These are not, however, normal circumstances. Earlier on Tuesday, Venezuelan Ambassador Francisco Javier Arias Cardenas brandished a copy of the El Pais newspaper, with its front page picture of Amb. Bolton whispering into the ear of the Guatemalan foreign minister. The Venezuelan translator Melina Garcia -- who twice pointed out that she is not a spokesperson -- spoke darkly about extortion and intimidation carried out by the United States. A copy of a crumpled October 4, 2006 letter was flashed, addressed to the Foreign Minister of Antigua and Barbuda from U.S. Ambassador Mary Ellen T. Gilroy, urging a vote for Guatemala in light of Hugo Chavez's speech to the General Assembly, and Chavez' characterization of terrorist Carlos the Jackal as "a friend."  The web site of Harper's Magazine has the underlying quote, click here to view.

            The Venezuelan ambassador announced that if John Bolton or George Bush would come to the microphone and announce that countries are free to vote their conscience, Venezuela might be willing to accept "a consensus." This statement appeared to assume that Venezuela would in that case be the consensus candidate.

            Inner City Press asked the Guatemalan representative Gert Rosenthal what he thought the vote tally would be, if the U.S. announced that all could vote their conscience. He responded that he didn't think countries were pawns of the United States.

            The upshot is that the Latin American and Caribbean group, known by its comical acronym GRULAC, will hold an informal meeting late Wednesday morning. The Guatemalan representative will attend; in response to Inner City Press' question, he stated that Guatemala had initially refused to attend a meeting which would have been conditioned on Guatemala dropping out of the race. Video here. As to when and if Guatemala might drop out, he would not specify the point at which Guatemala would be willing to withdraw, adding that Guatemala is concerned with the integrity of GRULAC. So are we, so are we, muttered one wag at the stakeout.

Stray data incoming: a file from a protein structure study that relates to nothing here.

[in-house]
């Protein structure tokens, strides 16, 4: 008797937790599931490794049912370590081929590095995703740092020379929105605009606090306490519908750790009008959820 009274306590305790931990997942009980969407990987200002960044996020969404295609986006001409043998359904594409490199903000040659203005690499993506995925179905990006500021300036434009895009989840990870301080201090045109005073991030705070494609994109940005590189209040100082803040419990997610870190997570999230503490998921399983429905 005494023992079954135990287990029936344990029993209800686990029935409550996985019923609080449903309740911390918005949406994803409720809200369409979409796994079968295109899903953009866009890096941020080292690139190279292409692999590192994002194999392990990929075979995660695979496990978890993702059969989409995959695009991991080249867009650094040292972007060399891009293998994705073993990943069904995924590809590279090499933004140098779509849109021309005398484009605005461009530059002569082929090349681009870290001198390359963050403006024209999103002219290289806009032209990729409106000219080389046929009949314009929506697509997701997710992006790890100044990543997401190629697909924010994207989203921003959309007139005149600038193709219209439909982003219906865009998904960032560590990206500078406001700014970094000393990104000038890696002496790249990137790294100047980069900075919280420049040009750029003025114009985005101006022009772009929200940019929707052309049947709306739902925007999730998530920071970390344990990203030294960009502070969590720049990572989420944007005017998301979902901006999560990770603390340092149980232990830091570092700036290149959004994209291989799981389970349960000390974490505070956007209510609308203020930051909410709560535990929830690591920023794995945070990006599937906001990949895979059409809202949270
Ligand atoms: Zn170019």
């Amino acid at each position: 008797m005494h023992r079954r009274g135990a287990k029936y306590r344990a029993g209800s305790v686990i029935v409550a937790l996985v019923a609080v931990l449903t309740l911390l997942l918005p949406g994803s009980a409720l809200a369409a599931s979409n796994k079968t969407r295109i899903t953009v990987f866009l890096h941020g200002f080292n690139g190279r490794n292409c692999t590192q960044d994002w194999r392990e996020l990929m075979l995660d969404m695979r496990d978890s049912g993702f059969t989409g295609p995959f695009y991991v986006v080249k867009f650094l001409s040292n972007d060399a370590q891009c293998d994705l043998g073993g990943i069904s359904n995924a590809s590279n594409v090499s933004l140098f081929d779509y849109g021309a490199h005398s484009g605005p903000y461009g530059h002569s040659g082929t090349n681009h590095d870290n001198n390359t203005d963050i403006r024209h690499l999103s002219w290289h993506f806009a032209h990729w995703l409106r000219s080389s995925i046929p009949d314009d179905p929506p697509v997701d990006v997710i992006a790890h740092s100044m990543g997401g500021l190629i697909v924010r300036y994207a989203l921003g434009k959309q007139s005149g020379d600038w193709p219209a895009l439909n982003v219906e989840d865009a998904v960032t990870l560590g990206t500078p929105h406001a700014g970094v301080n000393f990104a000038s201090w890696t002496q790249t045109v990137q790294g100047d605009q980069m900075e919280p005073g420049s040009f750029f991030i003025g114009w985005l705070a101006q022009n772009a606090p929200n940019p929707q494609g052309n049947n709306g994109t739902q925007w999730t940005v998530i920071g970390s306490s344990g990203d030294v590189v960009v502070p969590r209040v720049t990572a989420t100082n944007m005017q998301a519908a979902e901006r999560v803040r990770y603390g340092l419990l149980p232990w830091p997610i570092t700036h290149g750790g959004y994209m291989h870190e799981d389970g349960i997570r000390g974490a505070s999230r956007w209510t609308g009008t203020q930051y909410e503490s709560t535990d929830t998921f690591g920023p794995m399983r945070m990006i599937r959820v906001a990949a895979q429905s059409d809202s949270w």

Inner City Press used Amb. Bolton's moment at the mike to ask him about Myanmar, called Burma by the Ambassador.  On October 13, the Group of 8's Financial Action Task Force removed Myanmar from its money laundering blacklist. Click here for Reuters, here for Associated Press. Money laundering, along with drug exports and refugee flows, were reasons given that Myanmar poses a threat to international peace and security and should be on the Security Council's agenda. Inner City Press asked if the U.S. thinks this FATF decision is legitimate.  Amb. Bolton said he was not yet aware of the FATF decision. Video here. Now the news has been provided to his staff; developing.

            Meanwhile, the Security Council held, or purported to hold, consultations on the Democratic Republic of Congo. Neither U.S. Ambassador Bolton nor most other ambassadors attended. Deputy Head of UN Peacekeeping Hedi Annabi declined to take questions on camera. Inner City Press spoke with Mr. Annabi by the elevator and asked him about the requests that the UN actively defend broadcasting antennae and facilities which have been under attack. Mr. Annabi expressed concern for such attacks, but opined that the most recent one was the result of a short circuit, not arson.